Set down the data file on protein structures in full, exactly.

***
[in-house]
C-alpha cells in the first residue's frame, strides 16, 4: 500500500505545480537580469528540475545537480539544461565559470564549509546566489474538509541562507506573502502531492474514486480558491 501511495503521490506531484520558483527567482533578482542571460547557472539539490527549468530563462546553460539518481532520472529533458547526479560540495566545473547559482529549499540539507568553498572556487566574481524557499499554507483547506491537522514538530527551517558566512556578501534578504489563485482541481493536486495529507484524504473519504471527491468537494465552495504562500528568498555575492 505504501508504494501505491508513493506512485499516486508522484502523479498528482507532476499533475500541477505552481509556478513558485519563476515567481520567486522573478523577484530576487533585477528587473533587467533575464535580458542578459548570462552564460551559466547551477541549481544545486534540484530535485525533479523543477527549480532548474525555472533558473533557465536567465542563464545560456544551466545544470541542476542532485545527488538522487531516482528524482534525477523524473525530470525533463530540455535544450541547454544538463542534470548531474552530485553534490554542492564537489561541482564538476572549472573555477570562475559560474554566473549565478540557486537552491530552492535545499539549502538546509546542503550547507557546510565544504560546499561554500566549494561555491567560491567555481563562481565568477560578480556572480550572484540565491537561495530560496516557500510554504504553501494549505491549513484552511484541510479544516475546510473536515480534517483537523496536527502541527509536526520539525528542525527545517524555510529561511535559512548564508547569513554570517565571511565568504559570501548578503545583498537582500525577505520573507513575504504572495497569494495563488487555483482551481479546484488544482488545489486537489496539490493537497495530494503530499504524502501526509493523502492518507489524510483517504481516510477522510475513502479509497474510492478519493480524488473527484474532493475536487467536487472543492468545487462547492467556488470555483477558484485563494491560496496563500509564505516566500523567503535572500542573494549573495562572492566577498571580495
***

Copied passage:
[in-house]
C-alpha cells in the first residue's frame, strides 16, 4: 500500500505545480537580469528540475545537480539544461565559470564549509546566489474538509541562507506573502502531492474514486480558491 501511495503521490506531484520558483527567482533578482542571460547557472539539490527549468530563462546553460539518481532520472529533458547526479560540495566545473547559482529549499540539507568553498572556487566574481524557499499554507483547506491537522514538530527551517558566512556578501534578504489563485482541481493536486495529507484524504473519504471527491468537494465552495504562500528568498555575492 505504501508504494501505491508513493506512485499516486508522484502523479498528482507532476499533475500541477505552481509556478513558485519563476515567481520567486522573478523577484530576487533585477528587473533587467533575464535580458542578459548570462552564460551559466547551477541549481544545486534540484530535485525533479523543477527549480532548474525555472533558473533557465536567465542563464545560456544551466545544470541542476542532485545527488538522487531516482528524482534525477523524473525530470525533463530540455535544450541547454544538463542534470548531474552530485553534490554542492564537489561541482564538476572549472573555477570562475559560474554566473549565478540557486537552491530552492535545499539549502538546509546542503550547507557546510565544504560546499561554500566549494561555491567560491567555481563562481565568477560578480556572480550572484540565491537561495530560496516557500510554504504553501494549505491549513484552511484541510479544516475546510473536515480534517483537523496536527502541527509536526520539525528542525527545517524555510529561511535559512548564508547569513554570517565571511565568504559570501548578503545583498537582500525577505520573507513575504504572495497569494495563488487555483482551481479546484488544482488545489486537489496539490493537497495530494503530499504524502501526509493523502492518507489524510483517504481516510477522510475513502479509497474510492478519493480524488473527484474532493475536487467536487472543492468545487462547492467556488470555483477558484485563494491560496496563500509564505516566500523567503535572500542573494549573495562572492566577498571580495